I have been discussing the wrath of God in the Old Testament and have mentioned a point that here that I want to reemphasize, a point rarely observed by Bible readers (in fact I think I didn’t take much notice of it until recently). In the Bible God sometimes punishes people because they misbehave toward others – kill, exploit, oppress, and so on; other times he punishes them because they do not worship him properly or at all.
This is a difference worth considering because it goes to the heart of a fundamental matter: is God more worried about how people treat one another or about what they believe and do in relationship to him? Is it all about him, or is it all about our fellow humans?
Most Christians, I suppose, would say “both”! But it’s interesting that different parts of the Bible tend to focus on one or the other, sometimes exclusively.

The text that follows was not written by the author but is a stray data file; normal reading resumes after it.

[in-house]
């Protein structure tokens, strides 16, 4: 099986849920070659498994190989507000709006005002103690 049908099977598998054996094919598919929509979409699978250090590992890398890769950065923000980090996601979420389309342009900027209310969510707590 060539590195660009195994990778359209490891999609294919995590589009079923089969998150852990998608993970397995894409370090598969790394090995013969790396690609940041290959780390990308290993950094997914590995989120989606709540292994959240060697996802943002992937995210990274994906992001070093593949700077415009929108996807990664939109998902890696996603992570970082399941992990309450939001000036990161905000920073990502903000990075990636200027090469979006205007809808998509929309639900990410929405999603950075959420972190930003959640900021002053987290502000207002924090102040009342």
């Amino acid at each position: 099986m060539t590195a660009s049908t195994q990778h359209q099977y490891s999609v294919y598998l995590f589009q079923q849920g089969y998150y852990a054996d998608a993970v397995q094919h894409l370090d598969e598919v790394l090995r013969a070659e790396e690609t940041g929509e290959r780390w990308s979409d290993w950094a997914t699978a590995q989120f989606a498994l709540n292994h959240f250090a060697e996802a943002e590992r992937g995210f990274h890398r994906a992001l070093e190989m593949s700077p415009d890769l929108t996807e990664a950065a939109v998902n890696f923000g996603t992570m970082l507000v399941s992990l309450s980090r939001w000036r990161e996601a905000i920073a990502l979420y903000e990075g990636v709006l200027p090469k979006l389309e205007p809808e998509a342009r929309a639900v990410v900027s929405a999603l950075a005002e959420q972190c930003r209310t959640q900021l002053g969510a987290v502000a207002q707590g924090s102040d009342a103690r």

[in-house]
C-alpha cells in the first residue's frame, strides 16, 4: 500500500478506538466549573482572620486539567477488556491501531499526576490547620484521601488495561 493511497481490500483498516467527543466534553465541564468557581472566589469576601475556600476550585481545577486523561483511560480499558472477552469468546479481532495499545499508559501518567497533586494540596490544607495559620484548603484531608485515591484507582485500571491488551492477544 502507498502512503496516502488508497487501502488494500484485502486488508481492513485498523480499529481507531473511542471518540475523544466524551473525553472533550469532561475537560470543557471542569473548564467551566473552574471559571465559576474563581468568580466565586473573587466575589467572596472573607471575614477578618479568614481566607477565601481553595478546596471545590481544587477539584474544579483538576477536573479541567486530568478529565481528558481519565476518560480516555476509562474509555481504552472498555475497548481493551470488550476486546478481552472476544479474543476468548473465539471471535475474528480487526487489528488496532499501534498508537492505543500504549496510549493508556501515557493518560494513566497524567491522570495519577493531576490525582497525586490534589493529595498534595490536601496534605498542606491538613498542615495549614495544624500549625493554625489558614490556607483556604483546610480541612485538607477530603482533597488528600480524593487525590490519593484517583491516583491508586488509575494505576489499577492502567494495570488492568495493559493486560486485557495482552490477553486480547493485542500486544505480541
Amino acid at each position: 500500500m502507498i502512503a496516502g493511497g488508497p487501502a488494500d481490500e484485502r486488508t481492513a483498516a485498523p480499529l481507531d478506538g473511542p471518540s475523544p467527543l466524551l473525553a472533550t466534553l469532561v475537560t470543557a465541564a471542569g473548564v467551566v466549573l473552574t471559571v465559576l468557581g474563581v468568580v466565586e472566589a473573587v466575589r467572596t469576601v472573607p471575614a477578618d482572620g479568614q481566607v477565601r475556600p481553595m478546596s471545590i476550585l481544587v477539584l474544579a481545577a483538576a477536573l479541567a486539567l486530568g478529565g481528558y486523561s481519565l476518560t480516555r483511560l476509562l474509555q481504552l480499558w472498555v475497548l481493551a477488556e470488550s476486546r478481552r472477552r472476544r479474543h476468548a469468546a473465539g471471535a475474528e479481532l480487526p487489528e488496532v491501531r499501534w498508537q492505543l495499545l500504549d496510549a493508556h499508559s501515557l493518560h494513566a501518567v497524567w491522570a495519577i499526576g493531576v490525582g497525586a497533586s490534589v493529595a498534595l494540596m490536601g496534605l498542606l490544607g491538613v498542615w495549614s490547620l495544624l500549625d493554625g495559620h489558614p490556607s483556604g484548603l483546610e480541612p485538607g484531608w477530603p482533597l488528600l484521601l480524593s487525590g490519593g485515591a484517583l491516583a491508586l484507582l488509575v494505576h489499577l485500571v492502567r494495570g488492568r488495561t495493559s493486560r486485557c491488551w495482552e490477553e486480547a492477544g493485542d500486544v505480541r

I have talked, e.g., about the prophet Amos, who predicted the coming destruction of Israel because the elite among them had mistreated the poor and marginalized. Amos is one of our earliest prophets of Scripture, from the 8th century BCE. His contemporary was Hosea, whose book is another absolutely terrific and compelling work, another indictment of the people of Israel – but this time not for social and ethical iniquity but for failure to worship God properly. The people of Israel have turned to other gods, and Hosea declares they have “prostituted” themselves and will be severely punished for it.
It’s a powerful condemnation. Here is how I describe it in my book The Bible: A Historical and Literary Introduction (Oxford University Press, 2018).
No prophet of scripture emphasizes the deep and profound love of God for his people, and his bitter sense of betrayal for their unfaithfulness, more than the eighth-century Hosea. Here God is portrayed as the lover of Israel, which has rejected his adoration and become a whore.